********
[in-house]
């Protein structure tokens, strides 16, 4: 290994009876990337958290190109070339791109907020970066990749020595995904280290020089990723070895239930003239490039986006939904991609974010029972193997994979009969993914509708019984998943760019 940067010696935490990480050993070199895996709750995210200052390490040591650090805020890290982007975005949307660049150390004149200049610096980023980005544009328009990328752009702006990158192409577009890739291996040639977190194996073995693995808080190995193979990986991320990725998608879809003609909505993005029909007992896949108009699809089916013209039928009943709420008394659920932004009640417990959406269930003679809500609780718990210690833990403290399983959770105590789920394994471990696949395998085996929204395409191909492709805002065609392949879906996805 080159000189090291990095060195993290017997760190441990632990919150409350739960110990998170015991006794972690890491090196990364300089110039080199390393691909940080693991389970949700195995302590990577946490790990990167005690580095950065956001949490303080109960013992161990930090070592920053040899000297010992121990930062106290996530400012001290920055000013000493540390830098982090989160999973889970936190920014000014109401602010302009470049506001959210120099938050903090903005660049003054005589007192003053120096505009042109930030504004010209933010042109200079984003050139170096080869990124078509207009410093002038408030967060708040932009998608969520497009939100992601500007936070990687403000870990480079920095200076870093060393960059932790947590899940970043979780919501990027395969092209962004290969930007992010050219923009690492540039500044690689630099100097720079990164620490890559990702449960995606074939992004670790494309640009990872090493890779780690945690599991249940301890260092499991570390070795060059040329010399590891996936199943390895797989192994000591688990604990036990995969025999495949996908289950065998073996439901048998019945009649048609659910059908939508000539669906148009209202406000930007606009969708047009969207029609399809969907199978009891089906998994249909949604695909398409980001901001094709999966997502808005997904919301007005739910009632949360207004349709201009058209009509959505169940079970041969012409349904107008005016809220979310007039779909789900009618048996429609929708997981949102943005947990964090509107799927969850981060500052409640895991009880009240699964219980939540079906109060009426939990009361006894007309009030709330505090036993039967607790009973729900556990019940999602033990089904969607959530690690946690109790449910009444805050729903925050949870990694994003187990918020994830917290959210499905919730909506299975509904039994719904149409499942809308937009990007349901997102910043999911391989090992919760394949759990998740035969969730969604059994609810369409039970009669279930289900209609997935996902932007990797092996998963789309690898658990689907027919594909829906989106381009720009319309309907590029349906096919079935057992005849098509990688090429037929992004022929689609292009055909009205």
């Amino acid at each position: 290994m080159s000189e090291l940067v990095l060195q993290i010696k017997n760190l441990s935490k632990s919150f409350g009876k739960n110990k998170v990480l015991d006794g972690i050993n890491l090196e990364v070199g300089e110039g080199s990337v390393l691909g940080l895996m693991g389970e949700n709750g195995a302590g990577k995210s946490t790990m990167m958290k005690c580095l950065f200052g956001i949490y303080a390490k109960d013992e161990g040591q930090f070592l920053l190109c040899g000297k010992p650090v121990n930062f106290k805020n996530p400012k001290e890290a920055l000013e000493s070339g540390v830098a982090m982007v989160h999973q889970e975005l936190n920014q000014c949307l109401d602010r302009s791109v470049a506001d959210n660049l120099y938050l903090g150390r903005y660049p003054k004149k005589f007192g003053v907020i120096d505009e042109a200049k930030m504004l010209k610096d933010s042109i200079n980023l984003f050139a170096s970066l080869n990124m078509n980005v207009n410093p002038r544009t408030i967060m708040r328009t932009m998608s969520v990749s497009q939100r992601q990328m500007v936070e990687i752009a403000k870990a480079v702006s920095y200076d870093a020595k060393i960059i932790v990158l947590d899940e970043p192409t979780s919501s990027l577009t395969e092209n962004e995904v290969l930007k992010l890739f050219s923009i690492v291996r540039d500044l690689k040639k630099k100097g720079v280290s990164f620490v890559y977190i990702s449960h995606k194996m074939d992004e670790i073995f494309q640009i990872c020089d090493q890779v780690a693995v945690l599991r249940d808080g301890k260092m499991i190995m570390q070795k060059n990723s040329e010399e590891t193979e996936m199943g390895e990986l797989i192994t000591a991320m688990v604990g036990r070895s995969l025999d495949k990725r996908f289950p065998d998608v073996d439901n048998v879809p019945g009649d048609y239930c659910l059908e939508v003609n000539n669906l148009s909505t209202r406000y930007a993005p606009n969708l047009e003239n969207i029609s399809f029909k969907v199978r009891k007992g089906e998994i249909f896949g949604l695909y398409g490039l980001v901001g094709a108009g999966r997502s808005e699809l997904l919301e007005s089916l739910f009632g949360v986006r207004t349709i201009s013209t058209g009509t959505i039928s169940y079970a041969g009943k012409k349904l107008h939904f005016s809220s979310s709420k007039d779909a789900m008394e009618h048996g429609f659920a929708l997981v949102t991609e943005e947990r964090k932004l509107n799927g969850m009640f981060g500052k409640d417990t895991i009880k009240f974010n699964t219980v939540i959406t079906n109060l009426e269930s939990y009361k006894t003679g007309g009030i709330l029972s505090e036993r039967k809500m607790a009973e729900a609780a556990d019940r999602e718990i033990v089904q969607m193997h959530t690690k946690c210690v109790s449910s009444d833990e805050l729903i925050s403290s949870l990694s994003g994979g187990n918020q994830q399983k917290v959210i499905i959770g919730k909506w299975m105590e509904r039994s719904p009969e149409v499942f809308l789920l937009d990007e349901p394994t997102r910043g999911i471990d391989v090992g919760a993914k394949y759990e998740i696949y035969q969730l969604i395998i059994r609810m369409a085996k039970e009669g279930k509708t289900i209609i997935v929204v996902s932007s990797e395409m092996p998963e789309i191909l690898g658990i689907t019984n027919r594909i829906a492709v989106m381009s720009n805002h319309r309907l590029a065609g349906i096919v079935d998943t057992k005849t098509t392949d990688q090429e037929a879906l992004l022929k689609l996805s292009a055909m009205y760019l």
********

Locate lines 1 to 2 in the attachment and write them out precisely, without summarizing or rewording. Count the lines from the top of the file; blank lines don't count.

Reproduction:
[in-house]
């Protein structure tokens, strides 16, 4: 290994009876990337958290190109070339791109907020970066990749020595995904280290020089990723070895239930003239490039986006939904991609974010029972193997994979009969993914509708019984998943760019 940067010696935490990480050993070199895996709750995210200052390490040591650090805020890290982007975005949307660049150390004149200049610096980023980005544009328009990328752009702006990158192409577009890739291996040639977190194996073995693995808080190995193979990986991320990725998608879809003609909505993005029909007992896949108009699809089916013209039928009943709420008394659920932004009640417990959406269930003679809500609780718990210690833990403290399983959770105590789920394994471990696949395998085996929204395409191909492709805002065609392949879906996805 080159000189090291990095060195993290017997760190441990632990919150409350739960110990998170015991006794972690890491090196990364300089110039080199390393691909940080693991389970949700195995302590990577946490790990990167005690580095950065956001949490303080109960013992161990930090070592920053040899000297010992121990930062106290996530400012001290920055000013000493540390830098982090989160999973889970936190920014000014109401602010302009470049506001959210120099938050903090903005660049003054005589007192003053120096505009042109930030504004010209933010042109200079984003050139170096080869990124078509207009410093002038408030967060708040932009998608969520497009939100992601500007936070990687403000870990480079920095200076870093060393960059932790947590899940970043979780919501990027395969092209962004290969930007992010050219923009690492540039500044690689630099100097720079990164620490890559990702449960995606074939992004670790494309640009990872090493890779780690945690599991249940301890260092499991570390070795060059040329010399590891996936199943390895797989192994000591688990604990036990995969025999495949996908289950065998073996439901048998019945009649048609659910059908939508000539669906148009209202406000930007606009969708047009969207029609399809969907199978009891089906998994249909949604695909398409980001901001094709999966997502808005997904919301007005739910009632949360207004349709201009058209009509959505169940079970041969012409349904107008005016809220979310007039779909789900009618048996429609929708997981949102943005947990964090509107799927969850981060500052409640895991009880009240699964219980939540079906109060009426939990009361006894007309009030709330505090036993039967607790009973729900556990019940999602033990089904969607959530690690946690109790449910009444805050729903925050949870990694994003187990918020994830917290959210499905919730909506299975509904039994719904149409499942809308937009990007349901997102910043999911391989090992919760394949759990998740035969969730969604059994609810369409039970009669279930289900209609997935996902932007990797092996998963789309690898658990689907027919594909829906989106381009720009319309309907590029349906096919079935057992005849098509990688090429037929992004022929689609292009055909009205």